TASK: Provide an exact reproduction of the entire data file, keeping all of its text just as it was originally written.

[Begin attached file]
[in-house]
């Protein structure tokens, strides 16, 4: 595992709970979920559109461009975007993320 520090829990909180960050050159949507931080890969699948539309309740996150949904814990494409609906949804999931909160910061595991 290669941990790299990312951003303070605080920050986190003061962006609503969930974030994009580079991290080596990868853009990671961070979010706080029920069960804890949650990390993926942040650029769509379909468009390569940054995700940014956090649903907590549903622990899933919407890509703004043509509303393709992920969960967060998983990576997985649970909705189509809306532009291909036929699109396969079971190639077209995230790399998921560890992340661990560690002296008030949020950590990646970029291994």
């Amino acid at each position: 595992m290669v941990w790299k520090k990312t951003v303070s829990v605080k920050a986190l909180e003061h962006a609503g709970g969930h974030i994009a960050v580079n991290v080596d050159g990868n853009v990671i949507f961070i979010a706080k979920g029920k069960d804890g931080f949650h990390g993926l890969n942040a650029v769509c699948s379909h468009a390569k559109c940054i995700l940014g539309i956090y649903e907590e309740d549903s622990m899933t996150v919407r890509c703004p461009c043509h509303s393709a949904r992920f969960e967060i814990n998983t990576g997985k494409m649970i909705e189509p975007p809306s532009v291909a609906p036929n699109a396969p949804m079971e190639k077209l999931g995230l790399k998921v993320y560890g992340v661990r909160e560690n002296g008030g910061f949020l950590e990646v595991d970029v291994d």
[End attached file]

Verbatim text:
[in-house]
């Protein structure tokens, strides 16, 4: 595992709970979920559109461009975007993320 520090829990909180960050050159949507931080890969699948539309309740996150949904814990494409609906949804999931909160910061595991 290669941990790299990312951003303070605080920050986190003061962006609503969930974030994009580079991290080596990868853009990671961070979010706080029920069960804890949650990390993926942040650029769509379909468009390569940054995700940014956090649903907590549903622990899933919407890509703004043509509303393709992920969960967060998983990576997985649970909705189509809306532009291909036929699109396969079971190639077209995230790399998921560890992340661990560690002296008030949020950590990646970029291994």
């Amino acid at each position: 595992m290669v941990w790299k520090k990312t951003v303070s829990v605080k920050a986190l909180e003061h962006a609503g709970g969930h974030i994009a960050v580079n991290v080596d050159g990868n853009v990671i949507f961070i979010a706080k979920g029920k069960d804890g931080f949650h990390g993926l890969n942040a650029v769509c699948s379909h468009a390569k559109c940054i995700l940014g539309i956090y649903e907590e309740d549903s622990m899933t996150v919407r890509c703004p461009c043509h509303s393709a949904r992920f969960e967060i814990n998983t990576g997985k494409m649970i909705e189509p975007p809306s532009v291909a609906p036929n699109a396969p949804m079971e190639k077209l999931g995230l790399k998921v993320y560890g992340v661990r909160e560690n002296g008030g910061f949020l950590e990646v595991d970029v291994d």